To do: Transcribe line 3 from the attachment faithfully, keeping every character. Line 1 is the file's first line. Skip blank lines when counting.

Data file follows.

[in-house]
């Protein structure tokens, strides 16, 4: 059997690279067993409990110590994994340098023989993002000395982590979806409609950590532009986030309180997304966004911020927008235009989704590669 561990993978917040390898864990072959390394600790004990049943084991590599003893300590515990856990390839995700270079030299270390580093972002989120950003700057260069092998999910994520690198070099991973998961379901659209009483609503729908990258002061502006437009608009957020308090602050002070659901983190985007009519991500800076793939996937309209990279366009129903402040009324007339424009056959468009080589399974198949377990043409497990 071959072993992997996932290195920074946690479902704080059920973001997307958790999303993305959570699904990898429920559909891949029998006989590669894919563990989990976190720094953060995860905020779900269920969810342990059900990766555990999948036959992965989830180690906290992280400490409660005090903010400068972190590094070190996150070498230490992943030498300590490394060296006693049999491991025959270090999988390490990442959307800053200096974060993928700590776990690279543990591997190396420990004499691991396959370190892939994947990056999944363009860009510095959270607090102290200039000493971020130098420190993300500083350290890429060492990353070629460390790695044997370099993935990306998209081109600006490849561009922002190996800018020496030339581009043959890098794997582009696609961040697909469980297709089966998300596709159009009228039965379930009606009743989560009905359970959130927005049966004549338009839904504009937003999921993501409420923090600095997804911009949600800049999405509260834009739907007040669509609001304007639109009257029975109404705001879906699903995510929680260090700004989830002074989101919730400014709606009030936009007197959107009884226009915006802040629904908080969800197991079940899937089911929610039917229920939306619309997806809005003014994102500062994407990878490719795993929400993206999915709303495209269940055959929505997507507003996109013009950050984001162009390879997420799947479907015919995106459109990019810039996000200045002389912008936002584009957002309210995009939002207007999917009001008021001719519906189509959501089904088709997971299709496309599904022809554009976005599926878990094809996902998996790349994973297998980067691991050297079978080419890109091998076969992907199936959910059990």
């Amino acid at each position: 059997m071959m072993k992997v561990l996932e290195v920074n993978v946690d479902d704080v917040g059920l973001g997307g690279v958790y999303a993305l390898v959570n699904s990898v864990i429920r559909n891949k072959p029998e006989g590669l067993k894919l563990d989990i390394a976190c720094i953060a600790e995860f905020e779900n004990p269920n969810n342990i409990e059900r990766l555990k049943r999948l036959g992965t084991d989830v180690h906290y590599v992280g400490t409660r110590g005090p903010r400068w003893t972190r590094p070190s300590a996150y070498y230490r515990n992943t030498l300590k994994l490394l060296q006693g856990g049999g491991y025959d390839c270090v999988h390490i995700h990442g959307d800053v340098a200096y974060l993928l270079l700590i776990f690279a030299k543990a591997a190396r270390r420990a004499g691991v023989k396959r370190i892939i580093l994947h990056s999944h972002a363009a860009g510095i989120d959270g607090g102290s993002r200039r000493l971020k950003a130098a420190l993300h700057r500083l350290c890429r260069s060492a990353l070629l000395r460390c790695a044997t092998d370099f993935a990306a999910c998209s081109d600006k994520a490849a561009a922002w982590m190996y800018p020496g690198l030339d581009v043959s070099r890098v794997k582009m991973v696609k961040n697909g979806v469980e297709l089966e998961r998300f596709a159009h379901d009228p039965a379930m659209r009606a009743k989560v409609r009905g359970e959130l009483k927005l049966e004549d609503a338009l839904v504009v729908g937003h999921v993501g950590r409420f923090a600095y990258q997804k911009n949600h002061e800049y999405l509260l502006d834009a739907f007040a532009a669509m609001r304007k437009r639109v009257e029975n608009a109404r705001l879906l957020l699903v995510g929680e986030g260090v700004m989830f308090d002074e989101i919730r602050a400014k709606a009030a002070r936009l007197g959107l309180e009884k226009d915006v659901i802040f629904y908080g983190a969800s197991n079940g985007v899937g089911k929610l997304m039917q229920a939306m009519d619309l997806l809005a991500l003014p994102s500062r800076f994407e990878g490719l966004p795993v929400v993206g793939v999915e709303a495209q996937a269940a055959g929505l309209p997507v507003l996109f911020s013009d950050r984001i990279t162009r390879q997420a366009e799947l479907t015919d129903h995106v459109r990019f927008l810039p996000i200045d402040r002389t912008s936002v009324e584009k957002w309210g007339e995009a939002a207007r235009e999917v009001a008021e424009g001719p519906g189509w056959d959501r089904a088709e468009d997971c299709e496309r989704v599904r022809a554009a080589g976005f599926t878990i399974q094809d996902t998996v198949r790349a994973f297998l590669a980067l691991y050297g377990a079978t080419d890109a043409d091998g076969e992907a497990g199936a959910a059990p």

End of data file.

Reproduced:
């Amino acid at each position: 059997m071959m072993k992997v561990l996932e290195v920074n993978v946690d479902d704080v917040g059920l973001g997307g690279v958790y999303a993305l390898v959570n699904s990898v864990i429920r559909n891949k072959p029998e006989g590669l067993k894919l563990d989990i390394a976190c720094i953060a600790e995860f905020e779900n004990p269920n969810n342990i409990e059900r990766l555990k049943r999948l036959g992965t084991d989830v180690h906290y590599v992280g400490t409660r110590g005090p903010r400068w003893t972190r590094p070190s300590a996150y070498y230490r515990n992943t030498l300590k994994l490394l060296q006693g856990g049999g491991y025959d390839c270090v999988h390490i995700h990442g959307d800053v340098a200096y974060l993928l270079l700590i776990f690279a030299k543990a591997a190396r270390r420990a004499g691991v023989k396959r370190i892939i580093l994947h990056s999944h972002a363009a860009g510095i989120d959270g607090g102290s993002r200039r000493l971020k950003a130098a420190l993300h700057r500083l350290c890429r260069s060492a990353l070629l000395r460390c790695a044997t092998d370099f993935a990306a999910c998209s081109d600006k994520a490849a561009a922002w982590m190996y800018p020496g690198l030339d581009v043959s070099r890098v794997k582009m991973v696609k961040n697909g979806v469980e297709l089966e998961r998300f596709a159009h379901d009228p039965a379930m659209r009606a009743k989560v409609r009905g359970e959130l009483k927005l049966e004549d609503a338009l839904v504009v729908g937003h999921v993501g950590r409420f923090a600095y990258q997804k911009n949600h002061e800049y999405l509260l502006d834009a739907f007040a532009a669509m609001r304007k437009r639109v009257e029975n608009a109404r705001l879906l957020l699903v995510g929680e986030g260090v700004m989830f308090d002074e989101i919730r602050a400014k709606a009030a002070r936009l007197g959107l309180e009884k226009d915006v659901i802040f629904y908080g983190a969800s197991n079940g985007v899937g089911k929610l997304m039917q229920a939306m009519d619309l997806l809005a991500l003014p994102s500062r800076f994407e990878g490719l966004p795993v929400v993206g793939v999915e709303a495209q996937a269940a055959g929505l309209p997507v507003l996109f911020s013009d950050r984001i990279t162009r390879q997420a366009e799947l479907t015919d129903h995106v459109r990019f927008l810039p996000i200045d402040r002389t912008s936002v009324e584009k957002w309210g007339e995009a939002a207007r235009e999917v009001a008021e424009g001719p519906g189509w056959d959501r089904a088709e468009d997971c299709e496309r989704v599904r022809a554009a080589g976005f599926t878990i399974q094809d996902t998996v198949r790349a994973f297998l590669a980067l691991y050297g377990a079978t080419d890109a043409d091998g076969e992907a497990g199936a959910a059990p």